Parasites are organisms that depend on a host for feeding and reproduction and belong to various unrelated taxa, primarily protozoa, helminths and arthropods [6]. Complex life cycles have often lead to extreme adaptations; nevertheless parasites may harm their hosts and even cause serious disease and death. Transmission of parasite stages can be environmental, nutritional or vectorborne. Among the most important human protozoan parasites in a global context are Leishmania, Plasmodium (both transmitted by bloodsucking arthropods) and Toxoplasma which is soil- or food-borne. Parasitic worms (helminths) relevant for human health include Echinococcus, Toxocara, hookworms (all soil-borne) and Dirofilaria (transmitted by mosquitoes). Various arthropods (ticks, insects) are involved in the transmission of pathogens due to their blood-feeding behaviour. They are especially involved in transmission cycles between animals and humans (zoonotic infections). Research on parasites and their interactions with the host requires suitable animal models. For parasites with a wide host range or those naturally infecting rodent species available as laboratory animals, established models are available. Others, like the human malaria parasites, require sophisticated and often costly genetic manipulation to allow for infection in nonnatural rodent hosts. Alternatively, surrogate models of closely related helminth species in rodent models are used to study human parasites.

Every organism may host several parasite species. Of all animals, humans have the greatest parasite diversity. While coevolution of the parasite with its host leads to adaptation limiting the damage to the host at the cost of parasite control, in a medical and veterinary context many parasites still cause considerable harm and, due to their infectious nature, can threaten human and animal health. Parasites often have complex life cycles which may involve stage conversion, metabolic and morphological changes during development and a switch from one host to another (heteroxenous development). Parasites frequently produce long-living stages that can persist in the environment for months and even years. While certain parasites are specialised on a single host species (stenoxeny), others are generalists (euryxeny) and can infect unrelated host species. Zoonotic infections are characterised by parasite transmission between humans and non-human vertebrates.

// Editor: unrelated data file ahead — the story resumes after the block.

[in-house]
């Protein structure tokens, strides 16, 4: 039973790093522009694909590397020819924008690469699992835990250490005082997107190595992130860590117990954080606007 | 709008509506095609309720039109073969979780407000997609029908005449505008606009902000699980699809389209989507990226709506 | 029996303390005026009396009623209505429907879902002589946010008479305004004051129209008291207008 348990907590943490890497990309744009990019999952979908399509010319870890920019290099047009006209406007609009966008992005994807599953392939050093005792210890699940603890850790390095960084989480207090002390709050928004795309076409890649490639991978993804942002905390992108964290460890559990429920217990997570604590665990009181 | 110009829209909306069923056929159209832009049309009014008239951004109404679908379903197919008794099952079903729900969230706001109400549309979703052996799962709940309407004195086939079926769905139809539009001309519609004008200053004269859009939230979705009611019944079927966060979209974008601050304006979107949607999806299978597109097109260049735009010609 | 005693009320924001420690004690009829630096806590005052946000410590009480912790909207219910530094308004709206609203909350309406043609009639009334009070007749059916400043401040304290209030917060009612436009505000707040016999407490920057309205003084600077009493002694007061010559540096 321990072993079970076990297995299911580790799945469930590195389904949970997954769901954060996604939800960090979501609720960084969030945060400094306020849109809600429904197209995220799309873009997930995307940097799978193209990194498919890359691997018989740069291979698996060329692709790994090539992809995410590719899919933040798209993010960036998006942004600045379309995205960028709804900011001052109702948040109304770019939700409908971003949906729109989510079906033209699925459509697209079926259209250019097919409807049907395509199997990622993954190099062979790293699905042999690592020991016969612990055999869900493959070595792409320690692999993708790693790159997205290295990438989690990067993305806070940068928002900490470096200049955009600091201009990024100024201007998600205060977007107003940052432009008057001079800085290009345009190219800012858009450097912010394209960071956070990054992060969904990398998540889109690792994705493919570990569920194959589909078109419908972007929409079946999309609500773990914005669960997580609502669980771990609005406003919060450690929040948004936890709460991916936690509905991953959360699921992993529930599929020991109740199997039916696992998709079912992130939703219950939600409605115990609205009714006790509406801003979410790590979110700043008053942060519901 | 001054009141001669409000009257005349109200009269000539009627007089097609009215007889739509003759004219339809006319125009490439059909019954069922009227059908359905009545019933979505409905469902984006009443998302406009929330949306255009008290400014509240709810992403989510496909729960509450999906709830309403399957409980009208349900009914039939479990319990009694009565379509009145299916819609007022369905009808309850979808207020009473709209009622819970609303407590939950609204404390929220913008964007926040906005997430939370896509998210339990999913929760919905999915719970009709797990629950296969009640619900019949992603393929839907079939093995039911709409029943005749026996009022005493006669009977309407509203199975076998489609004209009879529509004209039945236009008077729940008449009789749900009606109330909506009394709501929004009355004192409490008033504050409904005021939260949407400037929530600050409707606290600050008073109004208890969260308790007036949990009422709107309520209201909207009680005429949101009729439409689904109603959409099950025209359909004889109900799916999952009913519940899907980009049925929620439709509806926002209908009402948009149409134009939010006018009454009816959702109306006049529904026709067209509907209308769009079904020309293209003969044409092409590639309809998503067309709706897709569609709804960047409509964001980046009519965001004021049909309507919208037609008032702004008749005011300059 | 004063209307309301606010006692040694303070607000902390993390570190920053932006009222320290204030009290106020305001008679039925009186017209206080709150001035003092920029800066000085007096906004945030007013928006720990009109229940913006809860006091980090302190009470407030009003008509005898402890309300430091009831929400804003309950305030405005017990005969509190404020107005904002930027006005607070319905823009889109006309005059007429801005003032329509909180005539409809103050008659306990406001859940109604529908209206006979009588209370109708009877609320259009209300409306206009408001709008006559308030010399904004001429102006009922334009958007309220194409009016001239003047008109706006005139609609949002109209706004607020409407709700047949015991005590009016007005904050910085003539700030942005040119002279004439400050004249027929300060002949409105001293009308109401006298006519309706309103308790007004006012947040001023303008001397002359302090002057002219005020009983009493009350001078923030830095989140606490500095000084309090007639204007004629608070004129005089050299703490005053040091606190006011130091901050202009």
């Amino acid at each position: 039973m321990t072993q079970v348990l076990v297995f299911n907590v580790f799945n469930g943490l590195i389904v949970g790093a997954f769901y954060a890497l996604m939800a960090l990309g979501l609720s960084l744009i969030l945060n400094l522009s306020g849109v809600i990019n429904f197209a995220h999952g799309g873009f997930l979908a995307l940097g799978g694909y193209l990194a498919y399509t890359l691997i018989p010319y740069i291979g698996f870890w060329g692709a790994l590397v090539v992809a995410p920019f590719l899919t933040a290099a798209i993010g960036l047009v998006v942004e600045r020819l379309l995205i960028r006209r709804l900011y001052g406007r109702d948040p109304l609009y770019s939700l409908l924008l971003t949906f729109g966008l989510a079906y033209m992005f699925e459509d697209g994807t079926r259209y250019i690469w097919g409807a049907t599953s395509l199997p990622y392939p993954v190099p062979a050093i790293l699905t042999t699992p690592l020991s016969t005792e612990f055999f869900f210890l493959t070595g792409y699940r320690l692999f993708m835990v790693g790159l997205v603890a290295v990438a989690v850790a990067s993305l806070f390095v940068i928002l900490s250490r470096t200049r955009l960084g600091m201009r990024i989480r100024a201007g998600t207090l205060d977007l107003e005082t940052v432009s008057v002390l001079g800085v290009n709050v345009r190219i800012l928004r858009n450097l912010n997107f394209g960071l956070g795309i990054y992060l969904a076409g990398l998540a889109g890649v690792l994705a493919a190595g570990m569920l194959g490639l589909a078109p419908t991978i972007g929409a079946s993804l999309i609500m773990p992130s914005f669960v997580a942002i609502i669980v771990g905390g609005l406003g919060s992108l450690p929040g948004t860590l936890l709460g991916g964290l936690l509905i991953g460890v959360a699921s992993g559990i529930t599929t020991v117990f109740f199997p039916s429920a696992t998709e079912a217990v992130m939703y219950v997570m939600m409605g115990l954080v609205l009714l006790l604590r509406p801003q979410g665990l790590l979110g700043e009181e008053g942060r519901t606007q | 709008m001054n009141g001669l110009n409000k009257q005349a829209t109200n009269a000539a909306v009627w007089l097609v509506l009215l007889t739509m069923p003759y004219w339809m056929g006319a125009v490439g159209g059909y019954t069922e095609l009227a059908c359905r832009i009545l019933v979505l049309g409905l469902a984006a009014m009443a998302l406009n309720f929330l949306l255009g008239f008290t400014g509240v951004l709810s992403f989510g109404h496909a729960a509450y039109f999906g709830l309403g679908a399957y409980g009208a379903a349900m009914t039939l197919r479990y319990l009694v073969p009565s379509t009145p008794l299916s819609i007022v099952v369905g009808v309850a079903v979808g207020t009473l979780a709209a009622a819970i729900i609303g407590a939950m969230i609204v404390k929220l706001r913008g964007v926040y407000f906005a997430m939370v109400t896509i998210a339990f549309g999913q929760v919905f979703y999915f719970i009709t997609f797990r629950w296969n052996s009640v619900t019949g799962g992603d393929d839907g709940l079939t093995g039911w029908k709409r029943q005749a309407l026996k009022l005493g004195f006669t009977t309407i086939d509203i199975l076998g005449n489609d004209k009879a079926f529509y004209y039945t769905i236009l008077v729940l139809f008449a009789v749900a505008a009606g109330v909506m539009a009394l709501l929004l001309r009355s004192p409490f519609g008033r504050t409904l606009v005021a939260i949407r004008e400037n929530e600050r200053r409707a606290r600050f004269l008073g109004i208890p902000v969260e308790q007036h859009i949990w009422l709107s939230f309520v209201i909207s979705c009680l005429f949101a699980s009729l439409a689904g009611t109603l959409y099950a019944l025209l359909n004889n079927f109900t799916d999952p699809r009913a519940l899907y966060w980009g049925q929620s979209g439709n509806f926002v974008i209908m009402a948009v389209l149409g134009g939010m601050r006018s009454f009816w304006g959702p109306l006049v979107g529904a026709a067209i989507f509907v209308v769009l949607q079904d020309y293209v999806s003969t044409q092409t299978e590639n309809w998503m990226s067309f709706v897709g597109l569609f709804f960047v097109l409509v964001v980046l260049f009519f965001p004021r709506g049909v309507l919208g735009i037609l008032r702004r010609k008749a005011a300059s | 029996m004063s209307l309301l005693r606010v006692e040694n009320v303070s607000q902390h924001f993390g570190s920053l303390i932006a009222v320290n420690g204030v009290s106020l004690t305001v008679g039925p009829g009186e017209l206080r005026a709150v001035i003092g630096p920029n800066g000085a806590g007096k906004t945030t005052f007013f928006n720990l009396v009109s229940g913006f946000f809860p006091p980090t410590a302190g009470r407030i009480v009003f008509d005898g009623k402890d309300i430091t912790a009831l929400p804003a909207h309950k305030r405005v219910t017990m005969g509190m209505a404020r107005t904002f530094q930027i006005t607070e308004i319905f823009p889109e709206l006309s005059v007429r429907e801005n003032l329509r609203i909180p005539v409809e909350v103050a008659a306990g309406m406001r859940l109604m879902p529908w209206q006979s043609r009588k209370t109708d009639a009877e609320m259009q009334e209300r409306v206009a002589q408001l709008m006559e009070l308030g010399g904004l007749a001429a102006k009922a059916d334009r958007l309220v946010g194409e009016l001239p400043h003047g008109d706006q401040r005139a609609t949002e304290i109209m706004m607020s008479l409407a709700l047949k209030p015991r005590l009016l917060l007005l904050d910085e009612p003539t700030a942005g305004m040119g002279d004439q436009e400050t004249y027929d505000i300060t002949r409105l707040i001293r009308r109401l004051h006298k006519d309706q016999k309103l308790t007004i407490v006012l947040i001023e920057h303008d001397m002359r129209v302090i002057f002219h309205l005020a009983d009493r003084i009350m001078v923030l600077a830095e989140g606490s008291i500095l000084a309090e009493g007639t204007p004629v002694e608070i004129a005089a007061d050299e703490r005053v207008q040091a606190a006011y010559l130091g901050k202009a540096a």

The environmental effects of animal hoarding have been described elsewhere and parallel those observed in object hoarding, with the added contribution that derives from the presence of populations of animals and accumulation of their bodily waste and potential for transmission of zoonotic diseases [7]. The health and safety ramifications should be obvious—piles of feces on floors and coating other surfaces in human living spaces, floors soaked with urine, ammonia and dust-laden atmosphere, extensive clutter and crowding, and/or lack of working toilets, electricity, and plumbing. These conditions are not unlike those reported for severe domestic squalor. There have also been many cases where the corpses of dead animals are left to decay in whatever location they died, or systematically tagged and stored in freezers, attics, and outbuildings. Of course not every situation approaches this extreme, but many do, and most, if not all, share some of these features by definition. An exception may be a “rescuer hoarder” or breeder hoarder, who may have a primarily economic motivation and who does not live with the animals, but keeps them separate from his or her dwelling.

Much of what we know or assume about animal hoarders is derived from the considerably more extensive literature about object hoarding, which indeed was sufficiently robust to identify hoarding as a new disorder in DSM-5. A comparative study of animal vs. object hoarding indicates that both are characterized by intense urges to save the animal or object, and extreme difficulty with parting. Both exhibit lack of insight into the conditions and both have strong beliefs about responsibility and control as well as intense attachment. There are some discrepancies about gender differences in treatment samples vs. community samples of object hoarding, but women are overrepresented in animal hoarding. The lack of insight in animal hoarding may be even more severe than in object hoarding. Due to the sanitary issues that necessarily accompany the collection and maintenance of animate beings in a limited space, animal disease, and/or the presence of animal carcasses, the impact on the environment and public health may be more severe.